Rasta Ramba

Hannah WHello everyone, welcome back! There’s no language to translate this week because the most common language of Jamaica is English. This week on our stop around the world in 180 days, we’re gonna talk about reggae and dancehall music, which originated in Jamaica. Enjoy!

Dancehall is a genre of music that originated in Jamaica in the 1970s with roots and influences from reggae, R&B, and ska music. At first the music was more oriented towards international roots reggae, but as social and political changes occurred in the ‘70s, dancehall became more local with themes of social injustice and violence. Original instrumentation for dancehall music included drums, bass, guitar, and organ, and now includes instruments such as the drum machine and synthesizer. This new digital dance hall became more commonly known as “ragga”, and began to have increasingly faster rhythms compared to the recycled older rhythms of the 1960s. The new ragga scene was popularized by a new wave of deejays (not to be confused with DJs – disk jockeys) such as General Echo and Yellowman.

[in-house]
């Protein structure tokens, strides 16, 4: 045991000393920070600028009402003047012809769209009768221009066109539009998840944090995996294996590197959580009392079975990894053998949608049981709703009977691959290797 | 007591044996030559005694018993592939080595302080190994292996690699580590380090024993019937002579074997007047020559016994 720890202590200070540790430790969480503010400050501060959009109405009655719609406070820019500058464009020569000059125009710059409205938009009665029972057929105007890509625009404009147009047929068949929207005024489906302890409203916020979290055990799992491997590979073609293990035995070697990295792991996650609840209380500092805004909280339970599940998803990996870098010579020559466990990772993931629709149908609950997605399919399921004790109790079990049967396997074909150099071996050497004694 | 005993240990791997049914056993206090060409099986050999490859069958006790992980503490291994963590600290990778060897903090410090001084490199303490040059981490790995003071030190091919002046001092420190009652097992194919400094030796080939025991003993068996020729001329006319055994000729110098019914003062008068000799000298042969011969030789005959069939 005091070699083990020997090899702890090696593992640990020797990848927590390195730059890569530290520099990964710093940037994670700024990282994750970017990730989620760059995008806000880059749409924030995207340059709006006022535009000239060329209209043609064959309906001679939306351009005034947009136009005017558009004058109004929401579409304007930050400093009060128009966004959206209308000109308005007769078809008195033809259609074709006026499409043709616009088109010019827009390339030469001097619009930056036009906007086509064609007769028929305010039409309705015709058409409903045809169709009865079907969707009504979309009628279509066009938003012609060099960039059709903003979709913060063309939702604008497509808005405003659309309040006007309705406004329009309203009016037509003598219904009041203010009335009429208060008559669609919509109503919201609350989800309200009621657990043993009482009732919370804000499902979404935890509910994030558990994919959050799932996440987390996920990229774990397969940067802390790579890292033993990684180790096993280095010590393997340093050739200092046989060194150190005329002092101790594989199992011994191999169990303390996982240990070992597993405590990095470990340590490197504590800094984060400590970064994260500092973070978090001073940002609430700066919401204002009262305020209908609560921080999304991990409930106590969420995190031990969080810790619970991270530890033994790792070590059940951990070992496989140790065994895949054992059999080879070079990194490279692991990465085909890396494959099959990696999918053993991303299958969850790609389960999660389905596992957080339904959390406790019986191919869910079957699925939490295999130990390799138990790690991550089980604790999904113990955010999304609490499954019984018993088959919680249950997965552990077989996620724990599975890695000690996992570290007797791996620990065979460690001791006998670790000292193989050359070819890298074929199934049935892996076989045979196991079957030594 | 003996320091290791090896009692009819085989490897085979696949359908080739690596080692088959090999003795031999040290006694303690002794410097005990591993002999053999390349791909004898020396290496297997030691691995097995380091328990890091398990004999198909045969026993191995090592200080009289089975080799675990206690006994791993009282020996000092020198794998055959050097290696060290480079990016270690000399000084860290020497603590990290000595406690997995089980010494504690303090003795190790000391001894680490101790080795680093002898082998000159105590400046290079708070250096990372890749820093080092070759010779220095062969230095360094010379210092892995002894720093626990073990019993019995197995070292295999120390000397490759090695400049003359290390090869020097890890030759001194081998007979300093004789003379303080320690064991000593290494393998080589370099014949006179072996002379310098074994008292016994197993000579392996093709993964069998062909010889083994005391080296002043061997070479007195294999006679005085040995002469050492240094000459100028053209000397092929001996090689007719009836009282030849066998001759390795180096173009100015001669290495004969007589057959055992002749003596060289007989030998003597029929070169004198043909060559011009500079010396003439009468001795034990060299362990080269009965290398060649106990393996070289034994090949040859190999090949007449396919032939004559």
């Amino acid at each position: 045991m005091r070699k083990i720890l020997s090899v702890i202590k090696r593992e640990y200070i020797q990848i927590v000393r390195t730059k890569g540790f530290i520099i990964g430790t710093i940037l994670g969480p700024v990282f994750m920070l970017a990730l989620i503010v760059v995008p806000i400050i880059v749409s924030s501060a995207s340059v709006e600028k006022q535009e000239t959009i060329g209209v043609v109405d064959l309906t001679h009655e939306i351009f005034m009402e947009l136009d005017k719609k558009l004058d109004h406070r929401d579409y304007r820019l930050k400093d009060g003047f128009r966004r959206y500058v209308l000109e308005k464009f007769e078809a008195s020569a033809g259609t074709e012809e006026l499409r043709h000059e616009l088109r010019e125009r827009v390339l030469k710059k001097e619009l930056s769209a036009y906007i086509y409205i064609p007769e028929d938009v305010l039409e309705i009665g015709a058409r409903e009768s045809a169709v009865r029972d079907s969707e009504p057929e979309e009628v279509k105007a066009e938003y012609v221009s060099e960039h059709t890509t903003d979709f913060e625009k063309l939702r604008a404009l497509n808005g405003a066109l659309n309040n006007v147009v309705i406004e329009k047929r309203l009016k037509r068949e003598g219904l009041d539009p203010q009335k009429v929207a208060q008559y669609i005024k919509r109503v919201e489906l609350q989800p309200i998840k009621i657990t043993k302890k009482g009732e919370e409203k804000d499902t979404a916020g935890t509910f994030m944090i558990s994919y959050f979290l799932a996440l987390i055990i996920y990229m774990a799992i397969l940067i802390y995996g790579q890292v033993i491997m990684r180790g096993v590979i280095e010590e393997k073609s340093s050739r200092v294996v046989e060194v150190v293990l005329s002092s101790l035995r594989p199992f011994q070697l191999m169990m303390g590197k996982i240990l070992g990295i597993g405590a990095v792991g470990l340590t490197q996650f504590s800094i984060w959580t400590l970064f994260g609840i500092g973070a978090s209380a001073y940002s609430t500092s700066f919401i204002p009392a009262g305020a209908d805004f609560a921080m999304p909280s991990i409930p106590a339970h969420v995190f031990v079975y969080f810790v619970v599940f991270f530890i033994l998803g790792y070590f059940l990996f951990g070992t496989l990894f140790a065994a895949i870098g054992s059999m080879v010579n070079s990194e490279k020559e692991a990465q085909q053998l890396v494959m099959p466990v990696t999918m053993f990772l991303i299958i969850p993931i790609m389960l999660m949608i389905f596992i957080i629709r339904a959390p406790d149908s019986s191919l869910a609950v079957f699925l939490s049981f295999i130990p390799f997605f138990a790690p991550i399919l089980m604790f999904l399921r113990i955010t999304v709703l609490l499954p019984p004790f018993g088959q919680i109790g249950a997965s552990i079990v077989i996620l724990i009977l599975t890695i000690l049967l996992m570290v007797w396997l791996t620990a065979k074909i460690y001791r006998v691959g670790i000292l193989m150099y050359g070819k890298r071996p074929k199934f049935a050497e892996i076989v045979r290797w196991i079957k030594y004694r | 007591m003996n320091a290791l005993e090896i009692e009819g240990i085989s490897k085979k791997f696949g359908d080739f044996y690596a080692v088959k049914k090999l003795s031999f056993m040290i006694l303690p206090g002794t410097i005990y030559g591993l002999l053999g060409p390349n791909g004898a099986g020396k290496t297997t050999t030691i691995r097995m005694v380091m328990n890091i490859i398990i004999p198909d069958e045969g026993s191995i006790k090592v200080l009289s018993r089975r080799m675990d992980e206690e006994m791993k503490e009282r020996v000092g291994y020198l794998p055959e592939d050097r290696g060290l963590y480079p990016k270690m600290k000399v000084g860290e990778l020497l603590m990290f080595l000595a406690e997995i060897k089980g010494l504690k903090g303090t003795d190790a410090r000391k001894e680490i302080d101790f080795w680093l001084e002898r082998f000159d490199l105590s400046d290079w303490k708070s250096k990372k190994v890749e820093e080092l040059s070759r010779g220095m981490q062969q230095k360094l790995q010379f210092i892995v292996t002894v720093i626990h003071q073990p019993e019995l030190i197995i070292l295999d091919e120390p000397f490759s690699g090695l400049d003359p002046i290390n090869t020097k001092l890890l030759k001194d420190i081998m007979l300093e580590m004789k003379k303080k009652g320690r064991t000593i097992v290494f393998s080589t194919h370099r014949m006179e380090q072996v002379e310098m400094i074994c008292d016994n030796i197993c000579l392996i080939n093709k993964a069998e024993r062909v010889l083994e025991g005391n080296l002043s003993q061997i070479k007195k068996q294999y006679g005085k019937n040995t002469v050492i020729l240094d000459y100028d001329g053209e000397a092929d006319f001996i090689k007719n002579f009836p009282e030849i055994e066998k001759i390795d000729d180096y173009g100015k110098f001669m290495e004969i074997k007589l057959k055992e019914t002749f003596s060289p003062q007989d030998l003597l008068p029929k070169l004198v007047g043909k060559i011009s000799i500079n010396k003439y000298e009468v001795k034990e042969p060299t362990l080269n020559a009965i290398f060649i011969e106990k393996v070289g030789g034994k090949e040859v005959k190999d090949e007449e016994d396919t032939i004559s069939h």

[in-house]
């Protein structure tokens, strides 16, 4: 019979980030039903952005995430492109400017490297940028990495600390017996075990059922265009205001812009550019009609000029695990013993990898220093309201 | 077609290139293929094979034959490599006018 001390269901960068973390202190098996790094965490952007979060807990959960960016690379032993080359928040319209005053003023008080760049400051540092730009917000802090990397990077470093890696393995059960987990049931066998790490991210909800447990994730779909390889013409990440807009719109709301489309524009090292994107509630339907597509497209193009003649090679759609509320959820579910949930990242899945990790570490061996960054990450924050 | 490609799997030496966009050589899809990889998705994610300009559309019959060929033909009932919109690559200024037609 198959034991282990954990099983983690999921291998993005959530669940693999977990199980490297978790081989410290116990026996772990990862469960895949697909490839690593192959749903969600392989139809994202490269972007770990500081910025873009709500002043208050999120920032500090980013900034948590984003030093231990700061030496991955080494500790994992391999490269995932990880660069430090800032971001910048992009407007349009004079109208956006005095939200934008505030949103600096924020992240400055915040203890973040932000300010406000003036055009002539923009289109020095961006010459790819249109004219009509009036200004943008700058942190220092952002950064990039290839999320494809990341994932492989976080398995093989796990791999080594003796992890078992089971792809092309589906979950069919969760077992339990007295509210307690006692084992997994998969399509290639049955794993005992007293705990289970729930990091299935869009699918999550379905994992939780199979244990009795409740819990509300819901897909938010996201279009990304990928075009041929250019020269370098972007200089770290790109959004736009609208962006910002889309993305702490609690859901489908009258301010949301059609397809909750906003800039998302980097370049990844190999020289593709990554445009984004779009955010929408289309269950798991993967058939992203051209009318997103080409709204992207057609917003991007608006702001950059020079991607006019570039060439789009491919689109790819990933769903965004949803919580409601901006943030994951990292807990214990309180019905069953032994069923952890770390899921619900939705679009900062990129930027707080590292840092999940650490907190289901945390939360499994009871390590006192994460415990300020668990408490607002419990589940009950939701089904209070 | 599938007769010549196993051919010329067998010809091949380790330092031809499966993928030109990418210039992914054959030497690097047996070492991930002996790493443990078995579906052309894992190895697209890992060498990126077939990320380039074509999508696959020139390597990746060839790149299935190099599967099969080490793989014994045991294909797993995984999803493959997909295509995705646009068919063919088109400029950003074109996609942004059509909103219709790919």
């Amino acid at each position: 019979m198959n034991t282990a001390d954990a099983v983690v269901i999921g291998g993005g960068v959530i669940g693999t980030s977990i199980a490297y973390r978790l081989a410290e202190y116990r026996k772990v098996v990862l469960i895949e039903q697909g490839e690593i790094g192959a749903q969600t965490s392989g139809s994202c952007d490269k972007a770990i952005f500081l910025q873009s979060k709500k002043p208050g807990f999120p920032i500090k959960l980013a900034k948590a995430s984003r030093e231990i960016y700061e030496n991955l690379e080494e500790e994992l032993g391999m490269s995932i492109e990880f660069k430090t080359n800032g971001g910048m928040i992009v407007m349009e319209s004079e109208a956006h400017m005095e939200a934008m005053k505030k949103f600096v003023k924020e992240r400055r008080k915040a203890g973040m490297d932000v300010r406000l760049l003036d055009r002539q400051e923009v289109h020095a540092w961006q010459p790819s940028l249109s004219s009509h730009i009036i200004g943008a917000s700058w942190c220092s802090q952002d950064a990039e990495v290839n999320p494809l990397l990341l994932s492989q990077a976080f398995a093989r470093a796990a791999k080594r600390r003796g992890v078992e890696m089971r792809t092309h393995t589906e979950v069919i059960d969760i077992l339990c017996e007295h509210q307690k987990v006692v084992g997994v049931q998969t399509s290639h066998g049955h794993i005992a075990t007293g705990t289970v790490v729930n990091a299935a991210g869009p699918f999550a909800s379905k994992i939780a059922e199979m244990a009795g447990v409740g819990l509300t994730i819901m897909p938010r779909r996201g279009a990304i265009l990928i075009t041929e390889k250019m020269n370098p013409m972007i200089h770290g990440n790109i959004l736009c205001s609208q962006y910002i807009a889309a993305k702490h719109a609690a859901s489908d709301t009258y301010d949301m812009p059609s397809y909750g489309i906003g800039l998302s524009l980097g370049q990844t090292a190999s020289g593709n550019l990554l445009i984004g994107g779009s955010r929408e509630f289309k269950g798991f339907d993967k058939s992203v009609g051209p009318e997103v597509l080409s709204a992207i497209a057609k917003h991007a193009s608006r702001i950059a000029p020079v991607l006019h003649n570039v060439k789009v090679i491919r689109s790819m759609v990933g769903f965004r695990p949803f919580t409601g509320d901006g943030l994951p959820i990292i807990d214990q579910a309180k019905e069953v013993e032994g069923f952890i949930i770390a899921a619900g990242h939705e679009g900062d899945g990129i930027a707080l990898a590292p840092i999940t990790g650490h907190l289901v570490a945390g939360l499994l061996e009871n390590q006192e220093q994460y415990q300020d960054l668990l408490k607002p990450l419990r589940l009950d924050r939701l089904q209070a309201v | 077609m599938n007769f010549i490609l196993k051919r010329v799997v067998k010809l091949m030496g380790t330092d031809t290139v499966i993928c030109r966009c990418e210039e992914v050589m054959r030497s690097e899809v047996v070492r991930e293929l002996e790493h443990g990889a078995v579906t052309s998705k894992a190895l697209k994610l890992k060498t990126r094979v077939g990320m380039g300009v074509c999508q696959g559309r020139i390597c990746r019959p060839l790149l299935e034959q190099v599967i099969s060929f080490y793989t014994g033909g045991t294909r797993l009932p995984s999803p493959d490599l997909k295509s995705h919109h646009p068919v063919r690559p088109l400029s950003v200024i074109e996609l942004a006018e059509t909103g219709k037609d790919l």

A common feature of the development of dancehall ragga music was music that was deejay-led, largely synthesized chanting with some kind of musical accompaniment. This was a very dramatic shift from the traditional style of reggae and dancehall music that had originated in the 1970s. Despite the extreme differences, some saw the changes as a kind of extension of reggae music, though there is still great debate about that considering reggae’s gentle roots and culture. In the 1990s, some dancehall hits made it to the United States and gained some popularity, like Dawn Penn’s (artist featured above) “No, No, No” and Patra’s “Worker Man”.

Despite the genre’s ability to challenge social inequality, it is a fusion of American aesthetics and the hardships of Kingston, Jamaica (the town where the genre first gained popularity in the ‘70s). This seems like a contradiction to the genre as it criticizes inequality but seems to praise a more comfortable life of luxury and wealth over that of poverty. The genre has even featured songs with anti-gay lyrics, though the writers and singers of those songs have been ridiculed and silenced for their hateful messages, causing such sentiment to change within the genre over the years. Although there is some incongruity within the genre, it still encourages its listeners to have fun and let loose, as its performances generally feature energetic dances for the audience to take part in.

I hope everyone enjoyed the dancehall/ragga music this week! Next week we’ll be heading to Scotland for some Celtic rock. Thanks and have a great week!

Hannah Wampler ’15 || Literary Staff

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